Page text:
Two Great British Obsessions – Tea and DIY
The choice of colour in the home is an important one. After all, colour choice is quite an important expression of personality. People who prefer strong reds in their home tend to be extroverted, needing a lot of stimulation to maintain their arousal levels. Introverts, on the other hand, would find such décor far too arousing, and would quickly start to feel uncomfortable. High levels of ambition and achievement-seeking are also indicated by the choice of greyed-out colours and subdued tones.
In addition, colour choice is related to lifestyle and fashion issues. Most people want to choose a colour scheme which fits with modern trends in fabrics – something, perhaps, that won't clash with the new Ikea sofa. They also communicate through colour choice, and indeed every other aspect of decoration, their social class allegiances, economic status and leisure preferences. No wonder choosing a colour scheme can be hard work.
For our first-time DIYers, the difficulty of deciding on such a scheme from the infinite number of permutations available was frequently highlighted. Generally, it was the female partner who had most influence, but often not without much argument, discussion and cups of tea. In other cases, personal preferences were subsumed by the need to compromise. It is for this reason that many houses have relatively little real colour in them at all, the creams and beiges reflecting harmonious resolution of conflicting desires. Even those couples who had agreed on a colour, such as yellow, as the dominant hue, were not spared further effort. Getting the 'right' yellow still needed much to-ing and fro-ing from store to store and evenings spent poring over colour charts.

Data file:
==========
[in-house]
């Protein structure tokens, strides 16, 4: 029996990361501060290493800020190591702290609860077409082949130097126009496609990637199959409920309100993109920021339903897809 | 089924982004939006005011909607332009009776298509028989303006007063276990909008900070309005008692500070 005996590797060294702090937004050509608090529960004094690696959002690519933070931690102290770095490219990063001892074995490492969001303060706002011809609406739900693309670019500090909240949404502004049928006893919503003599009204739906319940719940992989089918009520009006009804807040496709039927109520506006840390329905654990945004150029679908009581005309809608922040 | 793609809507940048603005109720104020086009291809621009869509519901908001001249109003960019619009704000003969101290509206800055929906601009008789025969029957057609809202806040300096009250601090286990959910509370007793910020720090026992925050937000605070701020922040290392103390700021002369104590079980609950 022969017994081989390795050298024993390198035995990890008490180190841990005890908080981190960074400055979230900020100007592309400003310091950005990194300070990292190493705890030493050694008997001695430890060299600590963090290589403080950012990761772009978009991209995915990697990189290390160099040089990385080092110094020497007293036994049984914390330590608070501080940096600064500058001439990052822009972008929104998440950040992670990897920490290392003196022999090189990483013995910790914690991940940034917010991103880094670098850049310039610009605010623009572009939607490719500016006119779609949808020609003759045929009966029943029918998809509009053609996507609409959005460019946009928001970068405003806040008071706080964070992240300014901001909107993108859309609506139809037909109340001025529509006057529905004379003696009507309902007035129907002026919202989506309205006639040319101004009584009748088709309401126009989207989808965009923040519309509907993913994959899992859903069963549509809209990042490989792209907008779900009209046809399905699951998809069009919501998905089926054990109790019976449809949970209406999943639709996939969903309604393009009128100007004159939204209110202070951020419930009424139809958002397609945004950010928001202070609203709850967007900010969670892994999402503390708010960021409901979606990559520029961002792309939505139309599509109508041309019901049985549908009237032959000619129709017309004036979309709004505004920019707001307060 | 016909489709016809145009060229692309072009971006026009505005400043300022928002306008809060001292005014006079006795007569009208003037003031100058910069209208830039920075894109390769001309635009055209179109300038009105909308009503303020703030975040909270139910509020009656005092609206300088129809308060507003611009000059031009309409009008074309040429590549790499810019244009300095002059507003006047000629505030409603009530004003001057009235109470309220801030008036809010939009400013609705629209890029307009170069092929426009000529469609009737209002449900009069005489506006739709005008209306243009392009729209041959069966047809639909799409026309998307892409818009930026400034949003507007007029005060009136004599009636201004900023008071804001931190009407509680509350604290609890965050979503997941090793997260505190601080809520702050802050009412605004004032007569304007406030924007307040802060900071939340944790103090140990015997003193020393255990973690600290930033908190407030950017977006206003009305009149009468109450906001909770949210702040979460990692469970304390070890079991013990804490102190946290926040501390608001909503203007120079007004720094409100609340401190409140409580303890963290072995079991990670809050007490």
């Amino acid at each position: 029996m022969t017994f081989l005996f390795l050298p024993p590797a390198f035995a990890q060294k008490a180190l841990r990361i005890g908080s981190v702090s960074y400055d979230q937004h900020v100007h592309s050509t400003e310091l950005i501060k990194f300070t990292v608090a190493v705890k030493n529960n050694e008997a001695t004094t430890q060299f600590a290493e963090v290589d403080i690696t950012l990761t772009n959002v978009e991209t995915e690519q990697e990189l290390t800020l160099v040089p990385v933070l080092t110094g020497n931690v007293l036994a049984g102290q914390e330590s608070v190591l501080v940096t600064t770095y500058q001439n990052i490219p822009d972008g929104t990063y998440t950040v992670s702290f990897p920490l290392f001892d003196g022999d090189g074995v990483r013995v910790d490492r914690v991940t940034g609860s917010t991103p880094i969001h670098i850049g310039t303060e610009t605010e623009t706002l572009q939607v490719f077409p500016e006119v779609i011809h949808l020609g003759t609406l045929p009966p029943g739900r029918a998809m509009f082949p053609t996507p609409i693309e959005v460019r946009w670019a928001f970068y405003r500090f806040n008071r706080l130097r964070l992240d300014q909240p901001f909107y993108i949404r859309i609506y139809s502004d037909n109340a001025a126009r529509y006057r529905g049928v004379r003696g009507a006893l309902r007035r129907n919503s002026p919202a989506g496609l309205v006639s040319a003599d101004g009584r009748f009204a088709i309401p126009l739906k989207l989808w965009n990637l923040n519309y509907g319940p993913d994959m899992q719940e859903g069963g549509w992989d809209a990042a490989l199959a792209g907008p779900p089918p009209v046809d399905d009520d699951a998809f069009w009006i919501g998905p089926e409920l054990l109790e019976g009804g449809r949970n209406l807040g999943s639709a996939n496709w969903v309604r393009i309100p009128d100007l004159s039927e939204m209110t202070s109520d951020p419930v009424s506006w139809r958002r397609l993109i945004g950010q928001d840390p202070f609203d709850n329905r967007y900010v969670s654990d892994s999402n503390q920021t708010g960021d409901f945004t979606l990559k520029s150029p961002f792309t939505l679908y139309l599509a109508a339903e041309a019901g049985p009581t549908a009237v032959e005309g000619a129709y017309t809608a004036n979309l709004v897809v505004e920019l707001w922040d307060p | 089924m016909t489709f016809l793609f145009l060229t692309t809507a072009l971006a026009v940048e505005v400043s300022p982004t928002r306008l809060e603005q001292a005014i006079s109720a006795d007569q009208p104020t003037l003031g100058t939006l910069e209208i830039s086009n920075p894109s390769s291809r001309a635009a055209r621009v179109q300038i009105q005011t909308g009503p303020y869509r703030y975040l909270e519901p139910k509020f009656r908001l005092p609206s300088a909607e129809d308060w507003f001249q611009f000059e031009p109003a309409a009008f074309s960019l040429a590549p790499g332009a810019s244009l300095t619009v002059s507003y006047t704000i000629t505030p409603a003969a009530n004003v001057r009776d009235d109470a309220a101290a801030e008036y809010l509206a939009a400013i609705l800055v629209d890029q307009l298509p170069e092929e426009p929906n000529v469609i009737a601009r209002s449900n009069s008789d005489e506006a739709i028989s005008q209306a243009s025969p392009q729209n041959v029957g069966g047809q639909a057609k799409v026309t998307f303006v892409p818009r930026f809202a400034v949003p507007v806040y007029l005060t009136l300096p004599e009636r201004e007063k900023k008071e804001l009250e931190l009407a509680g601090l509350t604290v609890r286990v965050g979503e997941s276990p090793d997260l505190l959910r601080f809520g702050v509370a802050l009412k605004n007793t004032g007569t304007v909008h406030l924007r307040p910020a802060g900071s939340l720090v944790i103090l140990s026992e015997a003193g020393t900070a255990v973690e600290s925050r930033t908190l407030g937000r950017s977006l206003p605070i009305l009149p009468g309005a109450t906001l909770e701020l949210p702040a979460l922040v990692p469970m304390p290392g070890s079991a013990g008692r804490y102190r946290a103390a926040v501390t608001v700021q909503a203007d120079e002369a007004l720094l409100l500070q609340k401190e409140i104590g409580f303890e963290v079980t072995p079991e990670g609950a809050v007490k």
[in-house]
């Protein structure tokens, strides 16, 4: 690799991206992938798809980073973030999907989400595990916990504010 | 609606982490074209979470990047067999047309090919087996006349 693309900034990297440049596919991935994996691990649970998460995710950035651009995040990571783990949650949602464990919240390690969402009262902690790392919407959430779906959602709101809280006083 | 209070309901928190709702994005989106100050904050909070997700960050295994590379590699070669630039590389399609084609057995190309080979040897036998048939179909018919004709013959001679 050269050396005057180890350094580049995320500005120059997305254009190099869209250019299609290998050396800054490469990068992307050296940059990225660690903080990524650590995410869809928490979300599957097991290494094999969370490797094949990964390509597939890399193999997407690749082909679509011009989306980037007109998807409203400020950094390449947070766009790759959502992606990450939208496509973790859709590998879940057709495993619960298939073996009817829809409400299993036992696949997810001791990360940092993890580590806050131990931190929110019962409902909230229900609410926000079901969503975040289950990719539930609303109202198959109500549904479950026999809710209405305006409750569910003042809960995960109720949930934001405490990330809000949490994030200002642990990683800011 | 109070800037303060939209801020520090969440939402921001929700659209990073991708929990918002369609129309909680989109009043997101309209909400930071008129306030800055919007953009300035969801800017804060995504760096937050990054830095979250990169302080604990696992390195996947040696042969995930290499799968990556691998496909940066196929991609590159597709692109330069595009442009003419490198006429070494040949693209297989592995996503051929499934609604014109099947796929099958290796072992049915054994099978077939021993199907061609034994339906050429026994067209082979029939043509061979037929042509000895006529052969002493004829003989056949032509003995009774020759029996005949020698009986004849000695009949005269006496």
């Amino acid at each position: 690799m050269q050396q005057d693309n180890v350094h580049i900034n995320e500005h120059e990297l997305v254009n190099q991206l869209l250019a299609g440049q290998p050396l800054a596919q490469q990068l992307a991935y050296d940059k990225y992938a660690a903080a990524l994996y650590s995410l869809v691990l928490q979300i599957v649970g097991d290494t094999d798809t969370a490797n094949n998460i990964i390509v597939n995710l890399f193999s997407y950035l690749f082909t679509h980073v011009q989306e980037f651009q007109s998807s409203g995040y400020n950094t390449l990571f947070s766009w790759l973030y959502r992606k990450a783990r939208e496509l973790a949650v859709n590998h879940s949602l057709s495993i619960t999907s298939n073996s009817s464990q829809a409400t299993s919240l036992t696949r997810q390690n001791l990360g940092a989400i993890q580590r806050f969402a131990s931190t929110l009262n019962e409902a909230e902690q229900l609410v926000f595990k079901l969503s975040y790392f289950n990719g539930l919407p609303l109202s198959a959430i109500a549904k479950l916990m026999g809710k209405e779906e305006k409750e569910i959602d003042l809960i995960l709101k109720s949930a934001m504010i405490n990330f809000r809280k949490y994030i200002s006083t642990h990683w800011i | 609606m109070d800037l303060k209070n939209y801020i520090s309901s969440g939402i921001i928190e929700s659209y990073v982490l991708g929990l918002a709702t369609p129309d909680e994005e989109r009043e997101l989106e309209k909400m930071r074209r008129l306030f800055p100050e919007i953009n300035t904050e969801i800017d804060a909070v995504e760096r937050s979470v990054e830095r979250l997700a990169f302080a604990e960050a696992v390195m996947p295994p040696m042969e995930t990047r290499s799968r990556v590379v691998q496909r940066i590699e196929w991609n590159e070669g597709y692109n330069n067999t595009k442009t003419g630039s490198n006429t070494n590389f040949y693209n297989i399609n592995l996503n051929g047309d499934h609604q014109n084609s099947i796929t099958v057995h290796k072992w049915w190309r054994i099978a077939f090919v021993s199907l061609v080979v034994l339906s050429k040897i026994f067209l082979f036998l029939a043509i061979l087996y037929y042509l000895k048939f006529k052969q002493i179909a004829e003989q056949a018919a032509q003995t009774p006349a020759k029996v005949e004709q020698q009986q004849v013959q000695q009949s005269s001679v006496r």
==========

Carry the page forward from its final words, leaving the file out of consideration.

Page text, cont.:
Others in our sample 'borrowed' colour schemes they had seen in magazines or on television, but were still not sure that they had 'got it right' in many cases. Even holidays and trips away can provide inspiration: "We did the hall, stairs and landing in an orange colour which we first saw on a pub crawl around Dublin."
A small minority (4%) simply bought whatever colour was the cheapest or on special offer, preferring economy over design considerations. "We didn't know what we wanted until we came to this shop, but there was a good deal on this terracotta."
There were others for whom no ready-canned paint was good enough. These were the 12% who claimed that only by summoning a store assistant to the mixing machine and having specific amounts of pigment added to a base paint could they be sure of getting just the right colour. This is a lengthy process, not just in the store itself. Firstly, you have to study those strips of near-identical colours to determine the exact mix you require. Then, having made a mistake the first time – when applied to the living room wall, the colour seemed different – you repeat the exercise until either satisfaction or simple fatigue brings the process to a halt.
The interesting thing about mixer colour choice, borne out by a number of our informants, is that the final selection quite often bears an uncanny resemblance to a standard paint colour that you can buy for half the price. The fact that many people are prepared to go to such to lengths to end up with what is really, well, just magnolia, is a testament to the real function of DIY. It's not just about covering walls or banister rails with paint. It's about creating a home environment which we feel is uniquely ours, as demonstrated by the complex decisions that we have made.